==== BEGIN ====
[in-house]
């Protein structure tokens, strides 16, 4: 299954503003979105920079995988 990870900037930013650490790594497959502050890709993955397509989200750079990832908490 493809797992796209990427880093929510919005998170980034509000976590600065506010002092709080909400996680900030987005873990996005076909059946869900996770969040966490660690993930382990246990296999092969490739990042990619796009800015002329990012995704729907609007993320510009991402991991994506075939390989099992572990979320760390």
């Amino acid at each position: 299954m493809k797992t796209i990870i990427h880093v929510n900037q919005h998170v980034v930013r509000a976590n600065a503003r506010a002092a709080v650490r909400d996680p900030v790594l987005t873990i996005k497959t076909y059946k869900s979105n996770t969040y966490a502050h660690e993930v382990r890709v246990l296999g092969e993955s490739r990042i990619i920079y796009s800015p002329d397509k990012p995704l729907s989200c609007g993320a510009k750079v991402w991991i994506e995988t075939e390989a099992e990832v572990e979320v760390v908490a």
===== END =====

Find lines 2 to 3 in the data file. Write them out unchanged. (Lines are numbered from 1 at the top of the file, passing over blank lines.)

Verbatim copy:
């Protein structure tokens, strides 16, 4: 299954503003979105920079995988 990870900037930013650490790594497959502050890709993955397509989200750079990832908490 493809797992796209990427880093929510919005998170980034509000976590600065506010002092709080909400996680900030987005873990996005076909059946869900996770969040966490660690993930382990246990296999092969490739990042990619796009800015002329990012995704729907609007993320510009991402991991994506075939390989099992572990979320760390």
């Amino acid at each position: 299954m493809k797992t796209i990870i990427h880093v929510n900037q919005h998170v980034v930013r509000a976590n600065a503003r506010a002092a709080v650490r909400d996680p900030v790594l987005t873990i996005k497959t076909y059946k869900s979105n996770t969040y966490a502050h660690e993930v382990r890709v246990l296999g092969e993955s490739r990042i990619i920079y796009s800015p002329d397509k990012p995704l729907s989200c609007g993320a510009k750079v991402w991991i994506e995988t075939e390989a099992e990832v572990e979320v760390v908490a």